Fresh Cup Magazine, a coffee mag that’s dedicated to inspiring coffee and tea professionals, has recently written a fantastic piece on a global coffee movement that’s been developing within the industry – Coffee Activism. I was honoured to share my story with them and also happened to land my face on their front cover.
Growing Up in Coffee
I entered the coffee industry at 17, literally straight after high school. I never really thought I’d stay in coffee for long. But along with coffee’s addictive nature, I never left. I’ve had some of the best work experiences imaginable, like being paid to work on a coffee plantation and travelling the world. But, I’ve also endured some of the worst. I spent a good 8 years working tirelessly to prove my worth and with a determination to not let my gender hold me back from any career opportunities.
Subliminal Messaging is Powerful
I’ve had a really diverse career in coffee, working at all levels of the supply chain. However, at each level, I’ve only ever experienced male bosses. Although some of my male bosses really championed me, subliminal messaging is powerful. Over the years, my young eyes watched and came to understand that only men held senior roles on coffee plantations, only men roasted coffee, and only men owned businesses. After almost a decade of never witnessing female leadership, I believed that I, a woman, could not do these jobs. That perhaps, coffee could not offer me a longstanding career.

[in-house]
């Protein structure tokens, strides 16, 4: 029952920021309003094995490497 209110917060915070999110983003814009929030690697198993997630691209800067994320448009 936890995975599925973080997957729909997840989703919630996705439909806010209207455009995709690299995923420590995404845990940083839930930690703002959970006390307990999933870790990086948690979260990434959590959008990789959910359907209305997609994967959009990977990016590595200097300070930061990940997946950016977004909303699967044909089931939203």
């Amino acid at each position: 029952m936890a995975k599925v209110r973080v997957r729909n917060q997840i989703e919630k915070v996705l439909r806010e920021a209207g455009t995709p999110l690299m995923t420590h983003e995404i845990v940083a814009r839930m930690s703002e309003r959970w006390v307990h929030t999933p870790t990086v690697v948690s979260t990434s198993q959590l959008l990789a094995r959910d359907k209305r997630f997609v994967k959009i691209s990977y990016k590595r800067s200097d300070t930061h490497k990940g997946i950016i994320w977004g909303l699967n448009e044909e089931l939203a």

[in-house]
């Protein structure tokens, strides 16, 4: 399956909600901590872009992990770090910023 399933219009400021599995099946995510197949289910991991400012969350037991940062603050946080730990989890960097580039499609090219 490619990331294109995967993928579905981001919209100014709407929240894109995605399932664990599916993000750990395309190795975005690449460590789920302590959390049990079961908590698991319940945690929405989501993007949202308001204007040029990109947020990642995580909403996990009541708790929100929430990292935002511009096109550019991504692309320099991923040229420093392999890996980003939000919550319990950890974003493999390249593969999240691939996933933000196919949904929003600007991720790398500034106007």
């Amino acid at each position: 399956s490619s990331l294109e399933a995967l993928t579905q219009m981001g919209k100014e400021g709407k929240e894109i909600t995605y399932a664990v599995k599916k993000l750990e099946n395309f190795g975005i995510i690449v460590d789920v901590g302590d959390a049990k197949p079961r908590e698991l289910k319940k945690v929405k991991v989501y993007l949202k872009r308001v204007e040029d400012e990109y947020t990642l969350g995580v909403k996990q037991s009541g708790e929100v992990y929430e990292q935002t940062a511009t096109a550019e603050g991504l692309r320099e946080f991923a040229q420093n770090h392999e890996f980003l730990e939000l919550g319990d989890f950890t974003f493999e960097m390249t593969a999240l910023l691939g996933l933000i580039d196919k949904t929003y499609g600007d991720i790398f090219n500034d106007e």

Taking the Plunge
After 8 years in coffee and with a truckload of coffee knowledge in my back pocket, I felt pretty disheartened. I was at one of those crossroads in life where my work was no longer adding value to my happiness. It was in that moment that I decided, I would either say goodbye to coffee altogether or take the plunge and start my own business. In 2012, at 25 years of age, that’s what I did. I started Fat Poppy Coffee Roasters and broke the cycle. I didn’t quite get my female leader, but I became one myself.
The Coffee Activism Movement
For me, The Coffee Activism Movement is advocating for change, so that women at all levels of the supply chain believe coffee is ripe with opportunities, offering them long, prosperous careers. It is promoting fair pay, while ensuring that all women feel safe and empowered in the workplace.
My overarching belief is that “if you can’t see it, you can’t believe it”, making more female leadership paramount to the success of this movement. On that note, cheers to women in coffee and to Fresh Cup Magazine for supporting the movement!
Read the full interview here